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Educating Schools About My Son's Celiac Disease

As the start of school is just around the corner for most of us, we all have choices to make on how we are going to approach our children’s needs at school. My son has celiac disease, and through long hard experience, I’ve realized the most valuable tool is education.

When he was quite young, he started coming home from school day after day with an uneaten lunch. Finally he told me the reason he wasn’t eating his lunch was because his friend was dangling his gluten laden sandwich over his food and potentially dropping crumbs everywhere. I asked him if he had asked the lunch aide to help, and she told him the solution was for him to move to an alternate table. I remember being in serious mama bear mode. How dare that lunch aide ask my child to move when he was being bullied by the other child.

I called the school the next morning wanting immediate resolution. They called both my son and his friend to the office and talked to them about the situation. Fortunately, there were no more issues after that and I let it go, but I was wary of this friend and for months didn’t want my son interacting with him. Then he got an invitation to his birthday party — and he wanted to go. I called his friend’s mom, who I had never spoken to before, and she told me how much her son cared about mine. That now, every time in the grocery store he would see something labeled gluten free and say, “D can have that!” Something I didn’t expect had happened. When they found out about the bullying, these parents decided to educate their son about my child’s medical condition. He started defending my son at school when others would tease him about having to eat gluten free. He started bringing safe prepackaged snacks in his lunch so he could do safe trades with my son. It has been several years and they are now very close friends.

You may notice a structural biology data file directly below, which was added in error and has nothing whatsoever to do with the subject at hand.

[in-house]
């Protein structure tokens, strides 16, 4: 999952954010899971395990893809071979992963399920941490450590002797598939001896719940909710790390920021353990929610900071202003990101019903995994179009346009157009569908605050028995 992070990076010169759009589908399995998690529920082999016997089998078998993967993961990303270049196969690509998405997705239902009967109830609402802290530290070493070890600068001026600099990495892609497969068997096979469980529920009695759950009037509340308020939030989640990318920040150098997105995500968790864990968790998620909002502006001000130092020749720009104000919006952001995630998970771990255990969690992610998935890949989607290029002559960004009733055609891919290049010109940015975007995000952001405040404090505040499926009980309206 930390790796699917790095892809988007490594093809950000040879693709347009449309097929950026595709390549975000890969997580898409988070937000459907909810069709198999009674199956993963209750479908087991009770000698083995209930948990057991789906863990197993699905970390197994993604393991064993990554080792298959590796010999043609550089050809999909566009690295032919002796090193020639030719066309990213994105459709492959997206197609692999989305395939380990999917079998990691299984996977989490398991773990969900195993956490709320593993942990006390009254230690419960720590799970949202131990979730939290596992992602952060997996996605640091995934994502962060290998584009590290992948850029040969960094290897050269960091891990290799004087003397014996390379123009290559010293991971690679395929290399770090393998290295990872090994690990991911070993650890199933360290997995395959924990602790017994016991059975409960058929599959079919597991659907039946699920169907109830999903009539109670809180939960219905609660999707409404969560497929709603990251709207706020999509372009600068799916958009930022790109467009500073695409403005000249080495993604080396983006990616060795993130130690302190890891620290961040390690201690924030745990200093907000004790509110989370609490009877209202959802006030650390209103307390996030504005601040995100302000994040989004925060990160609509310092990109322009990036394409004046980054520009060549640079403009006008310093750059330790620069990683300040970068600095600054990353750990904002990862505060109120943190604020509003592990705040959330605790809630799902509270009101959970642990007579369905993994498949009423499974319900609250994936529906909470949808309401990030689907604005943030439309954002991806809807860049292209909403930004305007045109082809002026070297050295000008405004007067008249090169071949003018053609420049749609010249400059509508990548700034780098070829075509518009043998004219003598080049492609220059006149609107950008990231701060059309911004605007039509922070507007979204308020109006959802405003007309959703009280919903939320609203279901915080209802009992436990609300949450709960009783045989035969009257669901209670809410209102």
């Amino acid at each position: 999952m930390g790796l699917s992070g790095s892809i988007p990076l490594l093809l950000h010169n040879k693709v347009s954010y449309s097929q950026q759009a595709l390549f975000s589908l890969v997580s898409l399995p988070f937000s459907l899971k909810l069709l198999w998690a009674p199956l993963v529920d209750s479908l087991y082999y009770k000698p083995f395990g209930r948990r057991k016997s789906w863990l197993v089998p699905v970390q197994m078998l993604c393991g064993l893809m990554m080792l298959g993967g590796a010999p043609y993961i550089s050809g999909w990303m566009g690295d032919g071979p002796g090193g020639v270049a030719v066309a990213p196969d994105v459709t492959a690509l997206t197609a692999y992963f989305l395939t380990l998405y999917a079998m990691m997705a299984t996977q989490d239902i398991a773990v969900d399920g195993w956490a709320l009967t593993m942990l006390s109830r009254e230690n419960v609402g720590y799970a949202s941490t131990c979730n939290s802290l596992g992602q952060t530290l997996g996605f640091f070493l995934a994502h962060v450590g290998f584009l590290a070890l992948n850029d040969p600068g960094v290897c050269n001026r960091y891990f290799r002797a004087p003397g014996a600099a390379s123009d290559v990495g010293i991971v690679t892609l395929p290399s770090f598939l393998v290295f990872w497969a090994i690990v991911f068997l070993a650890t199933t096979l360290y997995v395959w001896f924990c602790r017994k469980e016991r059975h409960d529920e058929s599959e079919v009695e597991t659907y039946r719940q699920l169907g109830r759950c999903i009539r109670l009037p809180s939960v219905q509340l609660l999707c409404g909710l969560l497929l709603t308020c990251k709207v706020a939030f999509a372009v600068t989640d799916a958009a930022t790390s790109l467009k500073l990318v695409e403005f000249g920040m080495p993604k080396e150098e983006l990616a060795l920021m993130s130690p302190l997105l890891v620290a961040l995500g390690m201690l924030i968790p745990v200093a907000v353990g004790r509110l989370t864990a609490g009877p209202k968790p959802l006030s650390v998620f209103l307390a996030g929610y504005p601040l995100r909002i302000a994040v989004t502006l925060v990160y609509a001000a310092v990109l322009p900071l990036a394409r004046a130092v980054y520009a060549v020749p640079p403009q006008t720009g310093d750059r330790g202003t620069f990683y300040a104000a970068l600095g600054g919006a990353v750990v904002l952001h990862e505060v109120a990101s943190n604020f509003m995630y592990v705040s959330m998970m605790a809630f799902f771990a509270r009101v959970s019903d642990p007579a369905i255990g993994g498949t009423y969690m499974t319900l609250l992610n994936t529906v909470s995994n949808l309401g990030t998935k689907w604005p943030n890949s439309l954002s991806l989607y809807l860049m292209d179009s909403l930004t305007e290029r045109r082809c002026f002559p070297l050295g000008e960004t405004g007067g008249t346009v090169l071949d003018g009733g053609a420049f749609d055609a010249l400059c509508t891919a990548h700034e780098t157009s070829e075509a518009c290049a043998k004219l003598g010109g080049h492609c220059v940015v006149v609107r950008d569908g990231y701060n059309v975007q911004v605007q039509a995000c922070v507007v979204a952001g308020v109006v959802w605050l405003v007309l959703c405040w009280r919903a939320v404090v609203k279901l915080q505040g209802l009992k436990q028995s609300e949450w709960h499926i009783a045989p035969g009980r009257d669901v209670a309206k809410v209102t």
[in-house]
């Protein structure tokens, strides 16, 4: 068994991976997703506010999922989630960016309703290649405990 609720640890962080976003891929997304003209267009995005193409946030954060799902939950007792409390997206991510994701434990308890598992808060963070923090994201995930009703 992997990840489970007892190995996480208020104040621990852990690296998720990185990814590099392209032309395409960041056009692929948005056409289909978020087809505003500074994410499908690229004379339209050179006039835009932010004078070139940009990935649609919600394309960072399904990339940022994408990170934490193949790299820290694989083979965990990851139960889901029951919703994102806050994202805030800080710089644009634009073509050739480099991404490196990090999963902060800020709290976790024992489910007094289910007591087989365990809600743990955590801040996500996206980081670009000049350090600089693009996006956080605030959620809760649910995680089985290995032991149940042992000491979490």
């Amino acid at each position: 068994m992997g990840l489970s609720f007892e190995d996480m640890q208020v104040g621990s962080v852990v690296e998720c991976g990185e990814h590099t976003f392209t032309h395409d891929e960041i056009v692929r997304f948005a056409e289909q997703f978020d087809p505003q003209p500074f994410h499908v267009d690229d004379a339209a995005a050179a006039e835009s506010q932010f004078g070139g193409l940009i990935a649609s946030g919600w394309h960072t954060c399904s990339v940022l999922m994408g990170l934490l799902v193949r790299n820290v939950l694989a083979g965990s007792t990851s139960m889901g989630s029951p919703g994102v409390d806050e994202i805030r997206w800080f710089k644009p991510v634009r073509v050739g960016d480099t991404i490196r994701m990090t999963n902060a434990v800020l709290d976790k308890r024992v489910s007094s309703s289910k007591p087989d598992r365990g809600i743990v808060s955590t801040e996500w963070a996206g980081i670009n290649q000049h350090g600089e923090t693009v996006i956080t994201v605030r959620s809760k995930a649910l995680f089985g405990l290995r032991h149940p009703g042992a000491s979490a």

This taught me something valuable — educating is more powerful than anger. Educating others and educating my son on how to deal with difficult situations is more important in the long run than a knee jerk reaction. It is so hard not to get frustrated when a teacher makes a mistake or there are what feels like 10 birthday treats in a week that my son can’t have. But my action plan has changed. Before, I briefly talked to the teachers about what celiac was and that my son needed to eat gluten free. Now, I sit down with them and with the school nurse and outline our ideal school environment — and why it is important to the emotional well being of everyone.

I have found without exception so far that his teachers are very supportive, especially when they realize that if mistakes are made, I’m not going to immediately jump down everyone’s throats. When mistakes do happen or when parents decide to bring in all those cupcakes anyway, we try to approach those as learning opportunities for my son, instead of getting frustrated at the teacher or parent. He is going to have to learn how to navigate a world where his food needs are very much in the minority. He is going to have to learn to be emotionally resilient and learn how to deal with situations where he feels left out or not included because of a food based activity that he can’t participate in. He now has a strong group of friends that understand his needs and support him when he feels upset. He is becoming a better communicator as he explains his situation to teachers, class aides and parents. He has had the rewarding experience of being listened to and seeing the compassion of others when they bring in specific gluten free treats for him or plan completely gluten free class parties.

Standing up and being a positive voice for the community of celiac children and teaching our celiac children to do the same is ultimately how we will see attitudes about special diets eventually change. It allows people to calmly take in our unique situation and gives them the opportunity to make decisions that ultimately benefit our children.

Getty image by artisticco

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